In 1998, Paul Jay’s fly-on-the-wall documentary, Wrestling with Shadows, blurred the line between fact and fiction. There isn’t much about WWE we don’t know anymore. We know every performer’s real name, we know they slap their legs or torsos to make their kicks sound more devastating, we know about the little razor blades hidden in wrist tape back when bleeding wasn’t taboo on WWE television. But there’s one incident which some fans are still not aware of, it’s The Montreal Screwjob. This incident involves the biggest names of WWE history, Shawn Michaels, Bret ‘The Hitman’ Hart and Vince McMahon.

The “Screwjob” has become a colloquial term for the 1997 edition of WWF’s Survivor Series, and the main event between its two biggest stars and best performers, Bret Hart and Shawn Michaels. Bret’s contract with WWF was about to be over and he was going to join WWF’s rival, WCW. Bret didn’t want to lose to Shawn at his hometown, he asked Vince to let him leave with his head above. Vince agreed and then fans witnessed something shocking.

Wrestling With Shadows: Bret Hart’s Documentary That Separated Fact From Fiction
Wrestling With Shadows: Bret Hart’s Documentary That Separated Fact From Fiction

This is what happened, Hart (the real person) entered the ring with the understanding that he would not be losing the match, but midway through the contest, company owner Vince McMahon double-crossed him and had Michaels win the match. It might have looked like a part of a storyline, but the truth or several versions of it—would soon come out. McMahon had actually screwed Hart, who was leaving to join rival WCW. Vince altered the finish without his knowledge.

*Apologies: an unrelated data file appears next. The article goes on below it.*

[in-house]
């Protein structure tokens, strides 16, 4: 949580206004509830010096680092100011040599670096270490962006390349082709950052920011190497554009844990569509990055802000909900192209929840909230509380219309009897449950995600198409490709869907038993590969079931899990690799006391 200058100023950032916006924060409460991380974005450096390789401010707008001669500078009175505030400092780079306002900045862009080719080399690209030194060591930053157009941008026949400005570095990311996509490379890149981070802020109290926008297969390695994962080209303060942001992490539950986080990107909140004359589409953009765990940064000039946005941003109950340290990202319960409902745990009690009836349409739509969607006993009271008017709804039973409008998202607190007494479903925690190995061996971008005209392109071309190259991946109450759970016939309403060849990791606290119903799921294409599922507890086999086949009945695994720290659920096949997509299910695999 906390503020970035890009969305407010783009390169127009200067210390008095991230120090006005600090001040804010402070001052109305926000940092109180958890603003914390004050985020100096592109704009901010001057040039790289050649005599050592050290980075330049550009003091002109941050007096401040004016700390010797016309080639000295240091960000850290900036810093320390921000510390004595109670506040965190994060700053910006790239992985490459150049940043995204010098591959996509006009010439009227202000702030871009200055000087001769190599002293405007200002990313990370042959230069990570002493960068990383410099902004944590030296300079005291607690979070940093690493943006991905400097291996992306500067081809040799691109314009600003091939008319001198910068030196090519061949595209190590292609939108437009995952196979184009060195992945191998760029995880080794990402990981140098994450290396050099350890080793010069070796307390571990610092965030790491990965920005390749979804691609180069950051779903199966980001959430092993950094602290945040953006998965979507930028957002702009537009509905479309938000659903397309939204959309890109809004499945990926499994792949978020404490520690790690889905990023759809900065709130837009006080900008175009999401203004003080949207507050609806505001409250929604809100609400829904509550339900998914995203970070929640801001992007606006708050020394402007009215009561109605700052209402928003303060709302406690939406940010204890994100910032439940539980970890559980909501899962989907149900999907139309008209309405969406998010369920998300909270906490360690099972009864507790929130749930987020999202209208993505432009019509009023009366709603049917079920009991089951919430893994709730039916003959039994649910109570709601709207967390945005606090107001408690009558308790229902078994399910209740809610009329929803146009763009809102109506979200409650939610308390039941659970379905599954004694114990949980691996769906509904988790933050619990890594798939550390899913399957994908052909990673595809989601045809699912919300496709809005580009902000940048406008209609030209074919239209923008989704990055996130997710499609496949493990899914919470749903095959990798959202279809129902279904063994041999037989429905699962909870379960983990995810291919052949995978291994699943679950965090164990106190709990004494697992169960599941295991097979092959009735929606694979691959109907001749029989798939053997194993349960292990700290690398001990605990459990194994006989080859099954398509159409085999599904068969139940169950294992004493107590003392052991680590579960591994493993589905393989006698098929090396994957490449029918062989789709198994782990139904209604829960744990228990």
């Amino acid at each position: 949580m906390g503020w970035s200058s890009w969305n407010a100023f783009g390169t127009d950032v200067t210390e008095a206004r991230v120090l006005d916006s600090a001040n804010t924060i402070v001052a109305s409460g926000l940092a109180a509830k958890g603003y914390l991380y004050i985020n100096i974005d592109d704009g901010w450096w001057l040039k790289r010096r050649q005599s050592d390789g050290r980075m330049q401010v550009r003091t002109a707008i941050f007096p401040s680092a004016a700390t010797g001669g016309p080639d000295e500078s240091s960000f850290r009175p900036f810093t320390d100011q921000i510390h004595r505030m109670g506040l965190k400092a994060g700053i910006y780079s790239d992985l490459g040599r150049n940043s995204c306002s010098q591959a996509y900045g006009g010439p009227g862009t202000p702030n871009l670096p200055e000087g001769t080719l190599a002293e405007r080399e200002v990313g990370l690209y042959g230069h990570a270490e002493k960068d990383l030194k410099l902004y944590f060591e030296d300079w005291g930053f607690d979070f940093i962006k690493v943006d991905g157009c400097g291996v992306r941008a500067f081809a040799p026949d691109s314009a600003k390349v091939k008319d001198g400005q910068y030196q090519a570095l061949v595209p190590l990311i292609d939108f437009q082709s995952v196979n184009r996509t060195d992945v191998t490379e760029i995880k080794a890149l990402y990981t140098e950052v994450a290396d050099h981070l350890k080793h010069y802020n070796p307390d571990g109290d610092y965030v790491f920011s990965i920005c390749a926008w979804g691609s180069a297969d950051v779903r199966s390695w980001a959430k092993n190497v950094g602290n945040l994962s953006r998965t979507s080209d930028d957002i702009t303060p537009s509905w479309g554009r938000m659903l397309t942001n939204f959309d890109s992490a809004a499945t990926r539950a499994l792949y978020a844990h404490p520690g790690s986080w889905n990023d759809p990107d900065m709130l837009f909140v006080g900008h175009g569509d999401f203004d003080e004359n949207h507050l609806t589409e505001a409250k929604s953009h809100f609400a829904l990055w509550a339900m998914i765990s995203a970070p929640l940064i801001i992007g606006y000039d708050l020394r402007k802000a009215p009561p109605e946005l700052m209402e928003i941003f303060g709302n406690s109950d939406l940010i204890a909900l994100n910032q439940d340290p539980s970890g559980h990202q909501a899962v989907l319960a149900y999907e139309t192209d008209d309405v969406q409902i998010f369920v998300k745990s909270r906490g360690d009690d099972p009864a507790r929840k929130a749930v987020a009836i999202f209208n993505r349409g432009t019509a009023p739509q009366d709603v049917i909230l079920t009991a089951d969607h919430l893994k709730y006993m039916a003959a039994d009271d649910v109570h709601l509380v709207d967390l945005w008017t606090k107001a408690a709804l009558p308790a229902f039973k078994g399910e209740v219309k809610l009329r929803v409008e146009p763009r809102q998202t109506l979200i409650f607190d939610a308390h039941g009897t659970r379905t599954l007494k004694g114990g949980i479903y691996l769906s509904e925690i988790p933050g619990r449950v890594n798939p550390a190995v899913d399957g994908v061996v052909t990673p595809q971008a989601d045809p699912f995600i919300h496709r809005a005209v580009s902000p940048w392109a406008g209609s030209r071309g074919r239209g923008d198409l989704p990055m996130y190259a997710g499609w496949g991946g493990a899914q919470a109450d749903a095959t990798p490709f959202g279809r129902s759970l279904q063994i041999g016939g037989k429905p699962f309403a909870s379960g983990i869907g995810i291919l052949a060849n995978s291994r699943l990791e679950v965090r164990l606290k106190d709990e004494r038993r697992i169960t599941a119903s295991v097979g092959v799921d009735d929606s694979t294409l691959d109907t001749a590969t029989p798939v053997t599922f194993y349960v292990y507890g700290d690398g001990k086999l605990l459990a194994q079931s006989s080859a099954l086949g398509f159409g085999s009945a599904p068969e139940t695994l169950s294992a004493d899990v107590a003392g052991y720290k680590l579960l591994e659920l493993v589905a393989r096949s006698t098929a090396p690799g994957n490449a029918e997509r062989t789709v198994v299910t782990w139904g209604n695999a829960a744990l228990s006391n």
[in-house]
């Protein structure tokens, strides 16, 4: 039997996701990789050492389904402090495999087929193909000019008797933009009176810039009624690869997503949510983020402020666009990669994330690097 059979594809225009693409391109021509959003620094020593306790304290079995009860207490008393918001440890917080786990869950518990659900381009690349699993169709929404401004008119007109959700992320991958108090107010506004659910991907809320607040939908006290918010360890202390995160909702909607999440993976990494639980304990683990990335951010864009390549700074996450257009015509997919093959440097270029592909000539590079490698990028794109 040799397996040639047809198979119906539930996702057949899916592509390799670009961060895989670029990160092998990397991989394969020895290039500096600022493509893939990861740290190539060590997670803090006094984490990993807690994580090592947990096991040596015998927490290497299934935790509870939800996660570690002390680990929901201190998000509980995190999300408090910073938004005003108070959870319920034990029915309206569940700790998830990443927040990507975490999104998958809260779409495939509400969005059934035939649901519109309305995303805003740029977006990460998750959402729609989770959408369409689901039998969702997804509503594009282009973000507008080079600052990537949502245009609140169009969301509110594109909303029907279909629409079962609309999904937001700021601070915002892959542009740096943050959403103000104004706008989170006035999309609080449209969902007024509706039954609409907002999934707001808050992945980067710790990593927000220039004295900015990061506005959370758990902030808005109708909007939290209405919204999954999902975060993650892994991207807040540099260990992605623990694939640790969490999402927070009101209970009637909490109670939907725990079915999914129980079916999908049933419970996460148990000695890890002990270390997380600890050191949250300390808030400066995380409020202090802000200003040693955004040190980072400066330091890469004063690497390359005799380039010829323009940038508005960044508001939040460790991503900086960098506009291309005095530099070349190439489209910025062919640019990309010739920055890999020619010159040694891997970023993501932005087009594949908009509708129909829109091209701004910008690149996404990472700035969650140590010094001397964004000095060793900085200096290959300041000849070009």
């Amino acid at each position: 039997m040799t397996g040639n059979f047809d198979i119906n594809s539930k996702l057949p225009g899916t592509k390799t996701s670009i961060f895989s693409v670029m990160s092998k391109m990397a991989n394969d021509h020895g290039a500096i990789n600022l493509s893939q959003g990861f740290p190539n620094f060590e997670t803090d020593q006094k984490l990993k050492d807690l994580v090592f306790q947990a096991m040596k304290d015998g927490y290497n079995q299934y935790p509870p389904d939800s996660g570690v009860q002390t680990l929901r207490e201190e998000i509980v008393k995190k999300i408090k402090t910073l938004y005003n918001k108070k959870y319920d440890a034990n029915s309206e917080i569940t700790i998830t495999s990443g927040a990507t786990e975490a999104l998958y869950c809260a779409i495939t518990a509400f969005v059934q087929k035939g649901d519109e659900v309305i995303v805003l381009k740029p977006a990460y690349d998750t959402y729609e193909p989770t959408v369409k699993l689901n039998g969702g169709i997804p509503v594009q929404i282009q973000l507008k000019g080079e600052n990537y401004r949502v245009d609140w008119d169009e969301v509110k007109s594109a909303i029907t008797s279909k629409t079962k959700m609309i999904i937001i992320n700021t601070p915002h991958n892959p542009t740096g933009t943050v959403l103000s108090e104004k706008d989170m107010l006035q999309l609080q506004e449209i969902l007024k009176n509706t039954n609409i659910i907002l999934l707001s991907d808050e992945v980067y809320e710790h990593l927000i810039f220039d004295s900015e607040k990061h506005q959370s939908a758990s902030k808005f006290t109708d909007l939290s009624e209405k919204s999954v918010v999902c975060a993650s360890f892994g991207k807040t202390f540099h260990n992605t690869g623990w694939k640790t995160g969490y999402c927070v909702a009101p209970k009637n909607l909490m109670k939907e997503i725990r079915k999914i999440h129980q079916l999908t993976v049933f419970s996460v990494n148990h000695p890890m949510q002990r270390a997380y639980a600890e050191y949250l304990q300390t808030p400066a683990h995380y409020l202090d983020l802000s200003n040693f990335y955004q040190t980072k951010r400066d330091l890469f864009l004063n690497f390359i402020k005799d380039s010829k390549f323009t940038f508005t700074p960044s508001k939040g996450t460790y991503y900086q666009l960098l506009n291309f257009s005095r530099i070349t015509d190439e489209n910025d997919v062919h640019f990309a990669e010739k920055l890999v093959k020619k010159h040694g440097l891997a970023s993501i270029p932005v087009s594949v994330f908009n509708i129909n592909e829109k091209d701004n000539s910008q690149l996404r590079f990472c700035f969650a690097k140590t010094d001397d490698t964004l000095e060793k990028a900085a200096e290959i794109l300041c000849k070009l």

Though Hart has said he had suspicions about the company trying to screw him that night, he and Michaels met earlier in the day and had an emotional chat, seemingly burying the hatchet and putting to rest all of their prior issues.

Not surprisingly, the two began having a tremendous, high-tempo match that only they were capable of having at that time. The two had planned a sequence in which Michaels would put Hart in his own finishing maneuver, the Sharpshooter leg lock. The spot went off relatively well, though Hart had to covertly correct Michaels on how to apply the hold while laying on the mat. Moments after that, the bell rang. Michaels’ music played, he was declared the winner.

This isn’t a film about wrestling or the way the industry is run. It’s a document of the destruction of one man’s character and how he was powerless to stop his own assassination.

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